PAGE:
Organisational risk climbs entertainment world's agenda
Entertainment businesses need to focus on their 'duty of care' for mental health
If 2019 was the year when media companies reflected on responsibilities for the mental health of participants on their TV shows and platform content, then 2020 was the year that duties for workers in the industry came back into sharp focus, as Covid-19 working practices highlighted the mental strains and stresses on the workforce and businesses were reminded once more to review organisational approaches and measures that can be taken to reduce risks to mental health. Unlike physical health and safety, until recently in many jurisdictions in Europe, mental health and wellbeing have not generally been treated as an "organisational risk" on the corporate resilience or compliance agenda. The legal duty may have existed for many years but, other than in the employment and personal injury sphere (where issues and claims for things such as stress are dealt with reactively and on an individual basis), mental health has tended to have been pushed into a corporate "wellbeing programme" and HR agenda rather than looked at as an organisational risk that should be proactively reviewed. In July 2019, UK media regulator Ofcom started looking at the issue of protecting participants in TV and radio programmes, running a consultation on the addition of sections of the Broadcasting Code to require "due care" to be taken for people participating in television and radio programmes, with a second consultation launched on 13 March 2020, recognising the growing concern in society about mental health and wellbeing and an increase in complaints to them. On 18 December 2020, it was confirmed that amendments will be made to the UK Broadcasting Code to ensure that the wellbeing both of participants in programmes and audiences viewing programmes is assessed and considered in the broadcasting of television. This includes greater requirements around communication and assessment of risks for participants, taking into account concepts of vulnerability, whether they are used to being in the public eye, constructed environments, editorial elements including conflict and confrontation, and the requirement for participants to reveal or discuss sensitive life changing or private aspects of life.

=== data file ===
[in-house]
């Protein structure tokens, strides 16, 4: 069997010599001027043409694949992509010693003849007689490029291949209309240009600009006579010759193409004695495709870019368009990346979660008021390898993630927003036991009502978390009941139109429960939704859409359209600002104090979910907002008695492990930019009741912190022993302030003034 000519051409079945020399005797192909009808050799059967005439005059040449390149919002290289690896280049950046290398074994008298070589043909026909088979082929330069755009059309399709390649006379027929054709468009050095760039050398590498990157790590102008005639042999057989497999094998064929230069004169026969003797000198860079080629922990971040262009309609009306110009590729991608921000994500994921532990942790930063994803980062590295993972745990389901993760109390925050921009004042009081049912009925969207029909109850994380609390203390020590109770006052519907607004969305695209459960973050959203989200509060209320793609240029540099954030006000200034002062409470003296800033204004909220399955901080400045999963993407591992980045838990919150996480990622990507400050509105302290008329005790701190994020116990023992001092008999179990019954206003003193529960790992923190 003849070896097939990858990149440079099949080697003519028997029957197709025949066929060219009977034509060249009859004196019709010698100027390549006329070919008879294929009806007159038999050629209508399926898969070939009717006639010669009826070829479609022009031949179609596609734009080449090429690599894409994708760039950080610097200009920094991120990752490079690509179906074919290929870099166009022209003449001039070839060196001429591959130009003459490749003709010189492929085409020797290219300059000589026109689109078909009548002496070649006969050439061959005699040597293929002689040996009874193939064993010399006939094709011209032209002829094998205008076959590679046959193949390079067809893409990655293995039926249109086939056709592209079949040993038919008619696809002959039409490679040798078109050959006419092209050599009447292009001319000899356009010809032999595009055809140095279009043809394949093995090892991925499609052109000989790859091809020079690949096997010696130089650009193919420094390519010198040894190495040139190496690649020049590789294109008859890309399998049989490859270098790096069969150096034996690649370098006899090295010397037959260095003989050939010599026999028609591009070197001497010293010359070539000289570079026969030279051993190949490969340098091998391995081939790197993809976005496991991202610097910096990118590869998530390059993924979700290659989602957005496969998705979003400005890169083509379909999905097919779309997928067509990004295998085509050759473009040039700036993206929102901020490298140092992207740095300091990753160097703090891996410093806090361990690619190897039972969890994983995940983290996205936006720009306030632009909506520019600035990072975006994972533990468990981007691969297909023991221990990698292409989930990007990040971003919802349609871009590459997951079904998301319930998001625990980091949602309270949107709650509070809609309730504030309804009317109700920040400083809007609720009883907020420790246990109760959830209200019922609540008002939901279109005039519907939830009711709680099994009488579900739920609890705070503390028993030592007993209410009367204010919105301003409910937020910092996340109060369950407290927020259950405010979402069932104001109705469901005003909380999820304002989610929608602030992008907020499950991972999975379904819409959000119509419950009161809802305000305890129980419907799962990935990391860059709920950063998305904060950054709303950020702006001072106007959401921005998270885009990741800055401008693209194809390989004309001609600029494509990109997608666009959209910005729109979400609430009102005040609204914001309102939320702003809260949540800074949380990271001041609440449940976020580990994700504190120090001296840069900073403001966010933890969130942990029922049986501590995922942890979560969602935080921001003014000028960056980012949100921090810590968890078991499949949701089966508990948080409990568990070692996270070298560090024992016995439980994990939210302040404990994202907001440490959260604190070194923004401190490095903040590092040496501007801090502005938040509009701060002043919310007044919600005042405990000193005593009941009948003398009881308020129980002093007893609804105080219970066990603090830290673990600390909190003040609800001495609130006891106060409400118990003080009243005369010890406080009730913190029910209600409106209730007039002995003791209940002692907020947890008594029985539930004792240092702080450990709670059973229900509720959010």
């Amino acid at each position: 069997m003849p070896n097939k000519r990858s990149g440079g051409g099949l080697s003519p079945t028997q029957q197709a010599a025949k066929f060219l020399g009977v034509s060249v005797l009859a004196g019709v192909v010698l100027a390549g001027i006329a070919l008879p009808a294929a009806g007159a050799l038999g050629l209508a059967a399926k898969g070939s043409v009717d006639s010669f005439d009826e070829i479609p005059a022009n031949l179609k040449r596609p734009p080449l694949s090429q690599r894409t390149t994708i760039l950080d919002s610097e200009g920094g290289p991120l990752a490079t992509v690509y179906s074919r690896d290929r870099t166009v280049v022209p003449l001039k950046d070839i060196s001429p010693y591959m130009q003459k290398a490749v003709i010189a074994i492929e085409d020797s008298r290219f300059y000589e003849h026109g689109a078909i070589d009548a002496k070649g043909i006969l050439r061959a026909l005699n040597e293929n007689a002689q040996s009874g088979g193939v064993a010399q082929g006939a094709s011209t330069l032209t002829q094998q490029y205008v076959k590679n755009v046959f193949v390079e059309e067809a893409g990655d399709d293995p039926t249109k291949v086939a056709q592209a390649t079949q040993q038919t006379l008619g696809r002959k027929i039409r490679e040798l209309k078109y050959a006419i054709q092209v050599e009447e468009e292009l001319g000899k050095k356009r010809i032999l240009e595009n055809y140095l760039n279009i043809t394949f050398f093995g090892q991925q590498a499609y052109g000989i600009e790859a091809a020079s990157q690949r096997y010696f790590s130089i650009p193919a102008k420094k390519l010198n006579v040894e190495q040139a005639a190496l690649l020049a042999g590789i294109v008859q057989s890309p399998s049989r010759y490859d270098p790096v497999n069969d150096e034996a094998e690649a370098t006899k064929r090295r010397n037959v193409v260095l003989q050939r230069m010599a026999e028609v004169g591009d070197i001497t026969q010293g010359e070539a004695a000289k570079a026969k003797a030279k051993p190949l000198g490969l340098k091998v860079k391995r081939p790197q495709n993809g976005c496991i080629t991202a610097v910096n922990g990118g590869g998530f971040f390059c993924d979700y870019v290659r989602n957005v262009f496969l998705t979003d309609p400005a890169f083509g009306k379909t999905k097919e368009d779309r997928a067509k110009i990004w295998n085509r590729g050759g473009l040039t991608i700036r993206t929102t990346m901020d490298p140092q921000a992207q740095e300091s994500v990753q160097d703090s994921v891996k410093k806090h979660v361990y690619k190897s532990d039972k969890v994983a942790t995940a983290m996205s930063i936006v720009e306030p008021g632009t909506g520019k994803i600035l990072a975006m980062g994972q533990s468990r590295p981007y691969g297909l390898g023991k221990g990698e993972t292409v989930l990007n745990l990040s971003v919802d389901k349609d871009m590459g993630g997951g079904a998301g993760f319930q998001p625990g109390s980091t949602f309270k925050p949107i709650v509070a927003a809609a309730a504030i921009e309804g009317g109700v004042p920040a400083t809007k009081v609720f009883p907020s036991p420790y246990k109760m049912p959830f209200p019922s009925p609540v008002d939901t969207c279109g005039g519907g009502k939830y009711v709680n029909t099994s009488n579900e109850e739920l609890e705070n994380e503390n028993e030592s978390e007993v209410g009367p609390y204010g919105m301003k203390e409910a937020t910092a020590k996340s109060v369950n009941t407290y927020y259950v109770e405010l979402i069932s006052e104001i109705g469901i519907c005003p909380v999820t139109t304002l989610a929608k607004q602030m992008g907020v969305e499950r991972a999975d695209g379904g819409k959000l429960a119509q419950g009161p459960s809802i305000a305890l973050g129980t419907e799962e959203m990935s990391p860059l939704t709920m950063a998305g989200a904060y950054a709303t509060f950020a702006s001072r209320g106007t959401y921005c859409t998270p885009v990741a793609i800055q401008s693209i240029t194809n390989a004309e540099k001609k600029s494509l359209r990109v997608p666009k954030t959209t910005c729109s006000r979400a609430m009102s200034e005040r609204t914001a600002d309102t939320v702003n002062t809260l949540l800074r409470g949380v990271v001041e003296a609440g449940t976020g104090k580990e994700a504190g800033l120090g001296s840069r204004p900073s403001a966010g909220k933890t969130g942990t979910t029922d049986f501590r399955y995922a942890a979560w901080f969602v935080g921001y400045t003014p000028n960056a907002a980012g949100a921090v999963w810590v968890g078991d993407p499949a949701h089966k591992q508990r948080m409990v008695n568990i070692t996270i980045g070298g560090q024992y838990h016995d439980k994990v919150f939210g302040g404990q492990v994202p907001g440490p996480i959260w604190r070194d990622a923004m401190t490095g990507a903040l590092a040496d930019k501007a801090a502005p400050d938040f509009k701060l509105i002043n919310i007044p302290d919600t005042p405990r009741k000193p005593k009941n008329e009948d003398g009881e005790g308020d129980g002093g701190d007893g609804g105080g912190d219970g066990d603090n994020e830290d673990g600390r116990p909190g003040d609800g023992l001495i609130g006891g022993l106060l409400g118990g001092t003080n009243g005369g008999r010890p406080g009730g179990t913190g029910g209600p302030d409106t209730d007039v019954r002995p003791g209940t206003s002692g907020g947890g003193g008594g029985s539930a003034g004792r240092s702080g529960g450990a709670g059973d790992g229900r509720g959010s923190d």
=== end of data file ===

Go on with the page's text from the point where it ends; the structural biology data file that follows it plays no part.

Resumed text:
While the industry focuses on the wider question of vulnerability and harm for those taking part or viewing its programming, 2020 has also put the mental health and wellbeing of workers (employed or otherwise) back in the spotlight. Industry guidance documents produced for making TV productions and for film and high-end drama during the Covid-19 pandemic specifically remind businesses of the potential mental health impact of working on productions and recommended consideration of rest space and time, assessment of stress risks (using Health and Safety Executive (HSE) standards), increased awareness of fatigue, personal challenges for workers and tools to be used to support workers (including telephone support services). Amid an increasingly digital world where technology enables us to work anywhere and at any time, the risks associated with stress, burnout and other work-related mental health illness have become greater. As well as businesses wanting to avoid these risks, which have an impact on absences and productivity, the message from the regulators (in the UK, by Ofcom and HSE) is that they have gained interest in enforcing against poor practices. Across continental Europe, action has been taken to address workplace ill health, including burnout and new laws have been passed over the last decade or so in Spain (2012), France (2007) and Germany (2013) to try and tackle problems such as long working days in which people are glued to their screens. In France, serious enforcement action has been taken against both a company and its directors personally through the criminal courts in a case against France Telecom.
Mental health focus
For a media and entertainment business in 2021, there is an increasing business case for putting mental health (along with physical health and wellbeing) on the corporate risk and compliance agenda, looking not only at data gathered around absence and illness but also considering the future potential concerns based on working practices, culture and behaviours. We also anticipate an increasing focus from the investment community on positive approaches aligned with corporate responsible behaviour and the environmental, social, and corporate governance (ESG) agenda, which is particularly important for listed businesses and those seeking to grow.